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Comment: Re:Nice troll (Score 1) 327

by roman_mir (#48678719) Attached to: Paul Graham: Let the Other 95% of Great Programmers In

You are either a full or a liar, Henry Ford's model was not to pay workers so that they would 'buy' anything, his model was to pay more to his employees to reduce turn over of highly specialised professionals, who were becoming very efficient but leaving the company once they achieved proficiency to go work somewhere with less stress. So he doubled people's salary and reduced turnover, keeping the trained employees and doubling his productive output in a very short time after that.

He was NOT paying his people to buy anything, he was paying his people so that they would have hard time quitting the jobs.

The reality is that globalisation requires a real free market environment and that is something people really hate - competing and allowing the best competitors to become much wealthier while raising the overall standard of living in the economy.

You are growing statism, fascism and nazism and you are destroying individual freedoms with every new regulation, law, tax, barrier to entry, license, newly printed paper dollar and you think you can create a prosperous economy based on any of that, well you cannot and the time is proving that you cannot. No amount of natzism (national socialism) will help you because you are asking the wrong question, the answer doesn't matter.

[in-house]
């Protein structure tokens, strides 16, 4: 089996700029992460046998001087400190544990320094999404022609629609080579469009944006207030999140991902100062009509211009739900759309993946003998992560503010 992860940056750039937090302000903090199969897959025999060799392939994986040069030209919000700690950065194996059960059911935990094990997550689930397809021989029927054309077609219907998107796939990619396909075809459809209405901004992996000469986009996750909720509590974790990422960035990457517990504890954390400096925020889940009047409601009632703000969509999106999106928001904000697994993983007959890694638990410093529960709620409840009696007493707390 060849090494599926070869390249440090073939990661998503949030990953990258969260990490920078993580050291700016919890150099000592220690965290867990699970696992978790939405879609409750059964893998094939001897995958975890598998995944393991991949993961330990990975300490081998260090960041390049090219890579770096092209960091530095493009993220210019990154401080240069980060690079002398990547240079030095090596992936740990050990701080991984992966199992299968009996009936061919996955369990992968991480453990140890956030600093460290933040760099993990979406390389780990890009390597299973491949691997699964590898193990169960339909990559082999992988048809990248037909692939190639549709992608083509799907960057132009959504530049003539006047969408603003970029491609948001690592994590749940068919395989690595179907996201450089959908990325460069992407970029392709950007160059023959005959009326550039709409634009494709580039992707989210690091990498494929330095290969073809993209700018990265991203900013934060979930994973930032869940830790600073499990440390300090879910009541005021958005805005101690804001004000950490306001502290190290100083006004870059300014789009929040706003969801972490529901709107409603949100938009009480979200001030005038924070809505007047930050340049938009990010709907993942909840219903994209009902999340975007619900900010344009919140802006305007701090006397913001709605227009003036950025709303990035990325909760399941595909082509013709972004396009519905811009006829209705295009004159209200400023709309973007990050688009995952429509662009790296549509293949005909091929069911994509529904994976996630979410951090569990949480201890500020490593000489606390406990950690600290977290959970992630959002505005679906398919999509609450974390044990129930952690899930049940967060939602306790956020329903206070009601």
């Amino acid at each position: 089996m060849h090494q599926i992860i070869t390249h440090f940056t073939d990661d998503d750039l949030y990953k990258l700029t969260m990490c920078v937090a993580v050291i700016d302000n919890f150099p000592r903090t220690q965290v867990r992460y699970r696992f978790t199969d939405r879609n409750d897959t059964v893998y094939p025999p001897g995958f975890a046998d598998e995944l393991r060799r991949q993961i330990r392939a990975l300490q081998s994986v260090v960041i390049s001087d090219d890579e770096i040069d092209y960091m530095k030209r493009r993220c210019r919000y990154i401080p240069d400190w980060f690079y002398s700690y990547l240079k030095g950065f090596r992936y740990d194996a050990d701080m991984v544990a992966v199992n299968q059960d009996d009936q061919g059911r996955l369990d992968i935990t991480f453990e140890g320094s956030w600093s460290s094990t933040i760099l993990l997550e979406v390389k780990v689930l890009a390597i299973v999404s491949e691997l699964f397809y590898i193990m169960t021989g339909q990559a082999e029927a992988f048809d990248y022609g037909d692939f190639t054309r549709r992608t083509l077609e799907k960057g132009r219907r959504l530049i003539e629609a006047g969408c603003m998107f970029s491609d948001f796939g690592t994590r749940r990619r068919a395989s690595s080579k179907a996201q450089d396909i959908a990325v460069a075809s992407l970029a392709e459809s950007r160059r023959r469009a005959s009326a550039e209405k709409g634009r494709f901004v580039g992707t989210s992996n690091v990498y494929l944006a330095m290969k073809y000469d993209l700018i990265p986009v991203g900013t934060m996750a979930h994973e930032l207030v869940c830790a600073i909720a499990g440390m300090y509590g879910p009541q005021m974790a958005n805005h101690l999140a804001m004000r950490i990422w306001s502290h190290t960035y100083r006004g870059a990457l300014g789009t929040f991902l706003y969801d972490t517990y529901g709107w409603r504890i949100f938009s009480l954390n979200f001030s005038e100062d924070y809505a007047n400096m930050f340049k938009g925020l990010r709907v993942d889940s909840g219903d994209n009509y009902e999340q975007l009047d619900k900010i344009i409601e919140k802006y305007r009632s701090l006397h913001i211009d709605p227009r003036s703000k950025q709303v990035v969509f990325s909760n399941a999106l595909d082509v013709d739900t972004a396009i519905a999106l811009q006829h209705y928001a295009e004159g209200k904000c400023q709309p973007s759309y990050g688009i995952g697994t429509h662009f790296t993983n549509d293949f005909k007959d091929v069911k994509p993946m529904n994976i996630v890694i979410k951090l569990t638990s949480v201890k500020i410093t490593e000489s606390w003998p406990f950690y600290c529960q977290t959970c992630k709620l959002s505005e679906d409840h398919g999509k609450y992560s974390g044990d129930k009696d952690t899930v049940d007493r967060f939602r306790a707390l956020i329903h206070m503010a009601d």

The real question is what is virtue and not how to divide a shrinking pie. The virtue is in non-initiation of force and in allowing true free market economy based on capitalist principles to destroy the old guard, the fascism, the nazism, the socialism, those are self-destructing, corrupt principles that arise from position of desire to dictate to others. What is virtue is the only real question. Virtue is non-initiation of force and it leads to voluntary exchange and freedom, which is the only way to have a cooperative environment, where each works for himself, for his own profits, but the result is a robust wealthy economy.

Comment: Re:Supply / Demand curve (Score 1) 186

by roman_mir (#48678669) Attached to: Uber Pushing For Patent On Surge Pricing